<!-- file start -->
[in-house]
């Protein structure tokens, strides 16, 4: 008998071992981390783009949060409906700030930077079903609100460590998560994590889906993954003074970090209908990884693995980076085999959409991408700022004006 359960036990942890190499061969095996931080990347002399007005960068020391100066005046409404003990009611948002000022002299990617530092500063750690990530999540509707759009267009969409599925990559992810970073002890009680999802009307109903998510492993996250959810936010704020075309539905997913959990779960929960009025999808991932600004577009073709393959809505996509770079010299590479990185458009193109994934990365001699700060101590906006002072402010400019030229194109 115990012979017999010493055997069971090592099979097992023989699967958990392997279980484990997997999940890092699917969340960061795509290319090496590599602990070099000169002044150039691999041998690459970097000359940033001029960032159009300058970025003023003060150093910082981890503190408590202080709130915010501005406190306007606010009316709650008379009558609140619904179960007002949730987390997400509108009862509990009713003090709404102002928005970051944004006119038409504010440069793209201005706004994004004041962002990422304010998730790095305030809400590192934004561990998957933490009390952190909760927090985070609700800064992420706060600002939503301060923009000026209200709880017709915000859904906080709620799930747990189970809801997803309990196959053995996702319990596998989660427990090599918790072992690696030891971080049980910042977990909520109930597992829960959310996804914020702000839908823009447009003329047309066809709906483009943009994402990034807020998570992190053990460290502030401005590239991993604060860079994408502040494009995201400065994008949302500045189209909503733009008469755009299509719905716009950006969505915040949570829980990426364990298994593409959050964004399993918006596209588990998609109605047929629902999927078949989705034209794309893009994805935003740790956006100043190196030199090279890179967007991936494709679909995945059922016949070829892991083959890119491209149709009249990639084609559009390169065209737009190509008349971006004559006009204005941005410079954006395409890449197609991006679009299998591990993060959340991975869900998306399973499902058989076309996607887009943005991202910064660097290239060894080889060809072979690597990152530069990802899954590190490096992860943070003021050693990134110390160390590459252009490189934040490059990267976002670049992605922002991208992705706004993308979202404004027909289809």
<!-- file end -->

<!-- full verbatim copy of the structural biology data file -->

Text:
[in-house]
């Protein structure tokens, strides 16, 4: 008998071992981390783009949060409906700030930077079903609100460590998560994590889906993954003074970090209908990884693995980076085999959409991408700022004006 359960036990942890190499061969095996931080990347002399007005960068020391100066005046409404003990009611948002000022002299990617530092500063750690990530999540509707759009267009969409599925990559992810970073002890009680999802009307109903998510492993996250959810936010704020075309539905997913959990779960929960009025999808991932600004577009073709393959809505996509770079010299590479990185458009193109994934990365001699700060101590906006002072402010400019030229194109 115990012979017999010493055997069971090592099979097992023989699967958990392997279980484990997997999940890092699917969340960061795509290319090496590599602990070099000169002044150039691999041998690459970097000359940033001029960032159009300058970025003023003060150093910082981890503190408590202080709130915010501005406190306007606010009316709650008379009558609140619904179960007002949730987390997400509108009862509990009713003090709404102002928005970051944004006119038409504010440069793209201005706004994004004041962002990422304010998730790095305030809400590192934004561990998957933490009390952190909760927090985070609700800064992420706060600002939503301060923009000026209200709880017709915000859904906080709620799930747990189970809801997803309990196959053995996702319990596998989660427990090599918790072992690696030891971080049980910042977990909520109930597992829960959310996804914020702000839908823009447009003329047309066809709906483009943009994402990034807020998570992190053990460290502030401005590239991993604060860079994408502040494009995201400065994008949302500045189209909503733009008469755009299509719905716009950006969505915040949570829980990426364990298994593409959050964004399993918006596209588990998609109605047929629902999927078949989705034209794309893009994805935003740790956006100043190196030199090279890179967007991936494709679909995945059922016949070829892991083959890119491209149709009249990639084609559009390169065209737009190509008349971006004559006009204005941005410079954006395409890449197609991006679009299998591990993060959340991975869900998306399973499902058989076309996607887009943005991202910064660097290239060894080889060809072979690597990152530069990802899954590190490096992860943070003021050693990134110390160390590459252009490189934040490059990267976002670049992605922002991208992705706004993308979202404004027909289809």